Cannes 2024 review: ‘Emilia Pérez’ — Jacques Audiard wows with Palme d’Or frontrunner

Cannes 2024 review: 'Emilia Pérez' - Jacques Audiard wows with Palme d’Or frontrunner

You are not ready for this one…

Cannes mainstay Jacques Audiard returns to the Competition with a Spanish-language melodrama about Mexican cartel boss Manitas (Karla Sofía Gascón), who wants to become a woman. 

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In order to do so undetected from the criminal underworld, he kidnaps a lawyer, Rita (Zoé Saldaña), who is tired of defending violent husbands in a corrupt system that leaves “a taste of shit” in her mouth. She is tasked with finding the right doctor to perform the multitude of surgical procedures, and soon understands that this life-changing transformation isn’t about disappearing to evade authorities but to affirm a new identity Manitas has always dreamt of. Even if it means leaving his wife Jessi (Selena Gomez) and two sons behind.

“You want to change your life or your gender?” Rita asks Manitas.

“What’s the difference?”

Oh, and this already eccentric tale of emancipation, identity, corruption and organised crime is a musical.

Yep, it’s Sicario on Broadway, a full-blown operatic telenovela featuring a dozen choreographed song-and-dance numbers written by Clément Ducol and French musician Camille.

On paper, Emilia Pérez sounds like too much to take, a hot mess that could rival the catastrophic folly Francis Ford Coppola gave us this year with Megalopolis. Hats off to Audiard who, at 72, delivers something no one could have predicted. Having previously won the Palme d’Or in 2015 for Dheepan, his new offering is a bold and brilliant swing for the fences, a perfectly orchestrated folly with a fully realised vision that never plays it safe.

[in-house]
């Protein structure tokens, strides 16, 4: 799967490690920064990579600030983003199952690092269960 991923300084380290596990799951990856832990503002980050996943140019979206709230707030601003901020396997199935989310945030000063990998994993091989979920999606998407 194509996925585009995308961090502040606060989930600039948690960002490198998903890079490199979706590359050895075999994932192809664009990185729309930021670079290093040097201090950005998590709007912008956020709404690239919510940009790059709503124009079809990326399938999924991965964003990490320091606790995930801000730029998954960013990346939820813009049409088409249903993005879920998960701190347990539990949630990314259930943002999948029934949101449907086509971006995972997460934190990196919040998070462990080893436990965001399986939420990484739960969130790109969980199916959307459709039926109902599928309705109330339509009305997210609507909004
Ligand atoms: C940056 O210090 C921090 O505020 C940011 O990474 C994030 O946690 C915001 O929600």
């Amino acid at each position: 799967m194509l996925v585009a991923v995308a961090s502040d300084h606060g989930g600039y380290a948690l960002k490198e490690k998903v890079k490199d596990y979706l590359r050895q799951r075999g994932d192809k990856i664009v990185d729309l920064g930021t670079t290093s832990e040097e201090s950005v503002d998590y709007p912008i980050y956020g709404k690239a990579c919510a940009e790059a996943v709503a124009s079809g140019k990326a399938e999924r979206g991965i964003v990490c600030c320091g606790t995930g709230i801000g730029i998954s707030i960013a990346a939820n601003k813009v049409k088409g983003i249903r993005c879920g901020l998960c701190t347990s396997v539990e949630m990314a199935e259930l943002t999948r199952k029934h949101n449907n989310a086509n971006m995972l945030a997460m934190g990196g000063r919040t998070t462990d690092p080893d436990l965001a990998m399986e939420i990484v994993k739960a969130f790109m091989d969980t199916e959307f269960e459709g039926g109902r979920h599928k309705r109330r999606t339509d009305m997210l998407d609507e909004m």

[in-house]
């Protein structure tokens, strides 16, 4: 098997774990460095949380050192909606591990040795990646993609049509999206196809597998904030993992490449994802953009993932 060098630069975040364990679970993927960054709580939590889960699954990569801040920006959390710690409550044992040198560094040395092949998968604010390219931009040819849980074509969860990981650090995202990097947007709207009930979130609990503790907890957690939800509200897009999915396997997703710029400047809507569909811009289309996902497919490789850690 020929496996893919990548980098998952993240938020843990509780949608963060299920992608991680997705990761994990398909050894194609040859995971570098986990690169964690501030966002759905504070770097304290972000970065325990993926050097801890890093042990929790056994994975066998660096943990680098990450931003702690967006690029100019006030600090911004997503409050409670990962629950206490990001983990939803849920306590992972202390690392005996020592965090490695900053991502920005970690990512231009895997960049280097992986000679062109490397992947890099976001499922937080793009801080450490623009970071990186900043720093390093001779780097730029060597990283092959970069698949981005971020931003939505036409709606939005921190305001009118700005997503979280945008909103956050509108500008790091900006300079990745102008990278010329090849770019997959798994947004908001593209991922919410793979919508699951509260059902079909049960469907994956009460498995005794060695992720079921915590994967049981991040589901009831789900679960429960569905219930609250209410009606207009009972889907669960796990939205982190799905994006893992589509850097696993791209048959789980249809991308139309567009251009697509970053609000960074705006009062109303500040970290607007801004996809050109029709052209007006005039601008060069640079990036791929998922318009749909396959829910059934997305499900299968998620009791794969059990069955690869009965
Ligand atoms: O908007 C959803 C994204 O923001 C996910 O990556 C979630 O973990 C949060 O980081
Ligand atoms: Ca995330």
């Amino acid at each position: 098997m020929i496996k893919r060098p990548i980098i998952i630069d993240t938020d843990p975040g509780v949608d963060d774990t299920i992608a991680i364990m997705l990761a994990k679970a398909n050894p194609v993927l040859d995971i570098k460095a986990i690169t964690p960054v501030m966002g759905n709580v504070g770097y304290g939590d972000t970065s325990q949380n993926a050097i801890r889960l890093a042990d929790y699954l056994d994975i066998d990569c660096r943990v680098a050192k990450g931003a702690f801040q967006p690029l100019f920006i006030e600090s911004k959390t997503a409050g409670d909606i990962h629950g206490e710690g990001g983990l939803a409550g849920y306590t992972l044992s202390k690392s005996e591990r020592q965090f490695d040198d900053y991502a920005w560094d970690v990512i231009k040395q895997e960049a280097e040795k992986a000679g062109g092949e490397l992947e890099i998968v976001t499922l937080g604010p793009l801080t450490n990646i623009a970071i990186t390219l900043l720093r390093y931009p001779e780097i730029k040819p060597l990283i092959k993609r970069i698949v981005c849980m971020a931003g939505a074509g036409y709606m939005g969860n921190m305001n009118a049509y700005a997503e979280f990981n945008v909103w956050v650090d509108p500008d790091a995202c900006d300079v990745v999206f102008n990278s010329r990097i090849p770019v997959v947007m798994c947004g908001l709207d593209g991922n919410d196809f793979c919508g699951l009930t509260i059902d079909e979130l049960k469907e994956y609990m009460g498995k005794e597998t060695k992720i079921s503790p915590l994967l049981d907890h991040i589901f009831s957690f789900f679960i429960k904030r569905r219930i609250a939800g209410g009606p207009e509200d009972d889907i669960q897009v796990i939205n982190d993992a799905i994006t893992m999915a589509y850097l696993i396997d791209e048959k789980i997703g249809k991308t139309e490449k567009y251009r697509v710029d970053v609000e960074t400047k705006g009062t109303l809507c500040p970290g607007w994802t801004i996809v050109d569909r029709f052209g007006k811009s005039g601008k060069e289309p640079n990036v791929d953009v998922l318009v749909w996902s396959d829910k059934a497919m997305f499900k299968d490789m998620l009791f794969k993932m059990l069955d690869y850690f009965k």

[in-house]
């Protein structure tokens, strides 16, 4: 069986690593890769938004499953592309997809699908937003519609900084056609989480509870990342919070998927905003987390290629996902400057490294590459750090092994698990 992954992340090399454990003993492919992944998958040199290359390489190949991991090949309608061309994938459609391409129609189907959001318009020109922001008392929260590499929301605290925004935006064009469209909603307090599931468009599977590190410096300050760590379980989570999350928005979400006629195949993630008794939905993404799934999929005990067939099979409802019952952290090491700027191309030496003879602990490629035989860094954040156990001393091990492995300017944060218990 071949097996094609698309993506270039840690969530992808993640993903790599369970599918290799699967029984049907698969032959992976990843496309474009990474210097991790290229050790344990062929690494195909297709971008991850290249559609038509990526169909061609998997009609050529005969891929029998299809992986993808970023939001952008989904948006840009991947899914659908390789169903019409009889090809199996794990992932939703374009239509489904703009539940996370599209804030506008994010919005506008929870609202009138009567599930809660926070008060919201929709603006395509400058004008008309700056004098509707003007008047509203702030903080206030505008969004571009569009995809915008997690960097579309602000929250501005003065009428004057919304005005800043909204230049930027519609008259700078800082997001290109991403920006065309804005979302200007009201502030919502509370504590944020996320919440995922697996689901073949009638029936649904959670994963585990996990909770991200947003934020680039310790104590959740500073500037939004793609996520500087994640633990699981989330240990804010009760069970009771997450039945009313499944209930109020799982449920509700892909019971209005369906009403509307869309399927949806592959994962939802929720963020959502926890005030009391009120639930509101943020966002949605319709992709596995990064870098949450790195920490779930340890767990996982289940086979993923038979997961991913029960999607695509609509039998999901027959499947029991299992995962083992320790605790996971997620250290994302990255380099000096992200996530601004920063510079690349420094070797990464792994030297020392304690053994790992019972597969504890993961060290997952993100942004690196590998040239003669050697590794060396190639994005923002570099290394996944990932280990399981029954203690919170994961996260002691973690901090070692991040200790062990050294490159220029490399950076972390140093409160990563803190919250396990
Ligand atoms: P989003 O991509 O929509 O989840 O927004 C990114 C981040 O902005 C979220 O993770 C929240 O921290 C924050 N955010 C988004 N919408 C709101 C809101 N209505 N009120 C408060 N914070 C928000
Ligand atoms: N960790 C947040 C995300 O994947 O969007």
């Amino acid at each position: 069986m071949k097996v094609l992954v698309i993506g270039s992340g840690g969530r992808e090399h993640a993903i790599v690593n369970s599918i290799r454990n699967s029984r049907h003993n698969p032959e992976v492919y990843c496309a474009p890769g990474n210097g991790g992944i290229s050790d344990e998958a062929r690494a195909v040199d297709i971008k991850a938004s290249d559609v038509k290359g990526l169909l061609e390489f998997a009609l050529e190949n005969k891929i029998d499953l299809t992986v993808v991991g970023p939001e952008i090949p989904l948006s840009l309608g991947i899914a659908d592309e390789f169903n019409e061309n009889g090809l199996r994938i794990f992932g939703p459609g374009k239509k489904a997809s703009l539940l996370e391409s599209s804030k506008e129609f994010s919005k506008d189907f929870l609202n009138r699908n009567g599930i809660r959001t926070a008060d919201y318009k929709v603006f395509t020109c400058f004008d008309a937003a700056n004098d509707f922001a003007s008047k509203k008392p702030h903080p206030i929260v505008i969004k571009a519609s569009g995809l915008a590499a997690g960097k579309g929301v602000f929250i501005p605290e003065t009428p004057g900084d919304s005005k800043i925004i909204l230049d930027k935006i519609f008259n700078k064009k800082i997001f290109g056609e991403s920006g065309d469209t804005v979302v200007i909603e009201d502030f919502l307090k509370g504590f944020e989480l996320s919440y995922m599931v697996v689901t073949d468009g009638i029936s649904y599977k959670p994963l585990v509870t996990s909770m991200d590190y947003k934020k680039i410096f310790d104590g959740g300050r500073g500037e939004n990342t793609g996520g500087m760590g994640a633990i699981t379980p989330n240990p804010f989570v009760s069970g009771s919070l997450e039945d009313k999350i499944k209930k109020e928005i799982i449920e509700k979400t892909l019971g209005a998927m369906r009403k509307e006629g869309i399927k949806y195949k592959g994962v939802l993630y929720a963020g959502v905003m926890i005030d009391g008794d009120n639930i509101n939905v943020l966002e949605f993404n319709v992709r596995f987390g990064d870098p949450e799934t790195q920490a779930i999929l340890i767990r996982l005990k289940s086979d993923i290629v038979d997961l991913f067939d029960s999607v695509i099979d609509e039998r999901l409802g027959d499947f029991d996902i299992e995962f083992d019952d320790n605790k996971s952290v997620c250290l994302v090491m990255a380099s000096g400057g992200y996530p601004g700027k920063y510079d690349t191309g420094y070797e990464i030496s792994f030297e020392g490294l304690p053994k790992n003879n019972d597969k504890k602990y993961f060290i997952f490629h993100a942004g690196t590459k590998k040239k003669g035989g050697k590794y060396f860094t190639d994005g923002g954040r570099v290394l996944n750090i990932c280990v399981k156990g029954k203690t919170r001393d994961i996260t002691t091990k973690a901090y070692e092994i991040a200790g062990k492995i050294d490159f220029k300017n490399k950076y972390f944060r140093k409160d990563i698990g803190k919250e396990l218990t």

Inspired by a chapter in Boris Rason’s novel «Écoute» and produced by fashion house Saint Laurent — the first luxury brand to include film production in its activities — Emilia Pérez is invigorating and gripping in all the right ways. Audiard manages to confidently balance the knowingly kitschy aspects of the musical genre (one number set in a clinic has “Rhinoplasty! Mammoplasty! Vaginoplasty!” as a chorus) with some touching character-driven moments, without forgetting to thrill you and address socially-charged hot-button topics along the way.

Seriously, how the maverick Frenchman has pulled this off is nothing short of genius, and may very well earn him his second Palme d’Or.

The film boasts an enlivening cinematography and costume design, as well as a set of equally dynamic performances. Saldaña shines brightly and is given the chance to flex her vocal skills, while Gomez impresses in a role that could have been too much to handle for a performer whose big screen credentials have yet to be celebrated. 

But of course, the show belongs to Spanish transgender actress, Karla Sofía Gascón, who plays both Manitas and Emilia. She nails the “born in a pigsty” toxic masculinity of the man who believes a gender reset will offer up redemption, and excels as the touching but tough Emilia, who actively attempts to undo some of the wrongs she was responsible for by creating an NGO to help people find the whereabouts of their kidnapped loved ones. There’s power, pathos and earnestness seeping through every moment of Gascón’s performance, and the double-act she and Saldaña go on to form post-surgery is magnetic to watch.

Fans of musicals may be disappointed by the fact the two-minute numbers lack truly catchy hooks. However, showstoppers aren’t what Emilia Pérez is going for. The songs and choreographies serve to propel the story and characters forward, as well as underscore the film’s thematic linchpin, revealed early on in a warning the doctor gives Rita: “The body can change, the soul does not.”

Rita retorts: “Changing the body changes the soul changes society.”

You’ll have to wait to find out who’s right. 

And we’ll have to wait a little longer to find out if the jury thinks Emilia Pérez has what it takes to win this year’s Palme. We’ve got a good feeling about this one… 

Emilia Pérez premieres at the Cannes Film Festival in Competition.


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